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Study to Evaluate Cannabis Use in Bariatric Surgery Patients

Researchers hope to examine increased use of cannabis during and after the COVID-19 pandemic.

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Newberry, Fla. -- The American Society for Metabolic and Bariatric Surgery (ASMBS) Foundation today announced it has awarded two research grants totaling $50,000 to study the effects of obesity on COVID-19 infections in adolescents and the increasing use of adult cannabis during and after the pandemic and its potential impact on weight loss outcomes following bariatric surgery.

"These latest grants are for studies on the impact of COVID-19 and emerging areas of interest that have thus far received little scientific study," said Paul Enochs, MD, President, ASMBS Foundation. "Our support for them reflects our enduring commitment, and that of our donors, to help fuel innovative research that advances the scientific understanding of the disease of obesity and its treatment."

The ASMBS Foundation has been sponsoring important research on obesity and bariatric surgery since 2004. Previous grant recipients have studied the short-term impact of bariatric surgery on systemic inflammation in asthma patients, the effect of sleeve gastrectomy on obesity-induced heart failure, and the determinants of Type 2 diabetes remission after bariatric surgery. This year's recipients will each receive $25,000 for their studies.

"I am so honored to have been chosen for this year's ASMBS Foundation research grant. It will support a study that will help both providers and patients better understand the influence of cannabis use after bariatric surgery and whether it impacts eating behaviors and long-term weight loss outcomes," said Lisa R. Matero, Ph.D., ABPP, Director, Health Psychology Fellowship Program at Henry Ford Hospital in Detroit.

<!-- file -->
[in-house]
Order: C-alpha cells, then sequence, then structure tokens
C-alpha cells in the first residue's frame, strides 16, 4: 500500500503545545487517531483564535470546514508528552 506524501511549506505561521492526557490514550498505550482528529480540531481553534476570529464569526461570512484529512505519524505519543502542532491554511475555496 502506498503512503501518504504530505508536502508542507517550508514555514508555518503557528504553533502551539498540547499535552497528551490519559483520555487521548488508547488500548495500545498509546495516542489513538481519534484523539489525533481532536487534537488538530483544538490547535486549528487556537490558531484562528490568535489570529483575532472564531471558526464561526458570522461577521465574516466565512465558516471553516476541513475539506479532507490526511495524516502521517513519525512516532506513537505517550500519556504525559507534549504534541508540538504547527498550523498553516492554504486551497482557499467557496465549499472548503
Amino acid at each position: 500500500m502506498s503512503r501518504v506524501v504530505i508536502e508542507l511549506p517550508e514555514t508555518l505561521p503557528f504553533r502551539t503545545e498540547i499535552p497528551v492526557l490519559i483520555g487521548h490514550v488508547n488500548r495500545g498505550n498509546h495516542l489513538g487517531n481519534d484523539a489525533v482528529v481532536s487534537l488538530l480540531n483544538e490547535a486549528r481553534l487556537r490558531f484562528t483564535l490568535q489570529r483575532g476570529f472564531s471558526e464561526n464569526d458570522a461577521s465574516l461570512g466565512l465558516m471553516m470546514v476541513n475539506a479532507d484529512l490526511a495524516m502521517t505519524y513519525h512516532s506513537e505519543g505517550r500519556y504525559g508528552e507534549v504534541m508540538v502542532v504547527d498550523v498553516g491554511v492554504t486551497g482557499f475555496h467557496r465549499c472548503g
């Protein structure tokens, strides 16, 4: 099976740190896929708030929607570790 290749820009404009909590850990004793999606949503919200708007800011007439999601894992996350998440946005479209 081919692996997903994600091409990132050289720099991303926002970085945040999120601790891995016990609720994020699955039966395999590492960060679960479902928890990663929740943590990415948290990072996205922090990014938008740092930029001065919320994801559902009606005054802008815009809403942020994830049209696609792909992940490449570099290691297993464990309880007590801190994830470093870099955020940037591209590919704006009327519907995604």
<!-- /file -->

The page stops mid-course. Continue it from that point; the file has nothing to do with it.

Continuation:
"Pediatric and adolescent populations with obesity are at high risk for severe COVID-19 infection and novel therapeutic interventions are lacking. This study aims to reveal the molecular and cellular underpinnings that influence increased viral susceptibility in these individuals to aid in the future development of effective therapies," said Christine Finck, MD, Chief, Division of Pediatric General and Thoracic Surgery at Connecticut Children's Hospital in Hartford. "The grant for this study will help us accomplish our long-term goal of improving the overall quality of life for pediatric patients with obesity."

Metabolic/bariatric surgery has been shown to be the most effective and long-lasting treatment for severe obesity, resulting in significant weight loss and resolution or improvements in diabetes, heart disease, sleep apnea, and many other obesity-related diseases. Its safety profile is comparable to some of the safest and most commonly performed surgeries in the U.S. including gallbladder surgery, appendectomy, and knee replacement. An estimated 256,000 bariatric surgeries were performed in 2019, according to the ASMBS, which represents less than 1% of the currently eligible surgical population-based on body mass index (BMI).

The CDC reports 42.4% of adults in the U.S. had obesity in 2017-2018. Another 9.2% had severe obesity. Obesity is linked to more than 40 diseases including type 2 diabetes, hypertension, heart disease, stroke, sleep apnea, and at least 13 different types of cancer.

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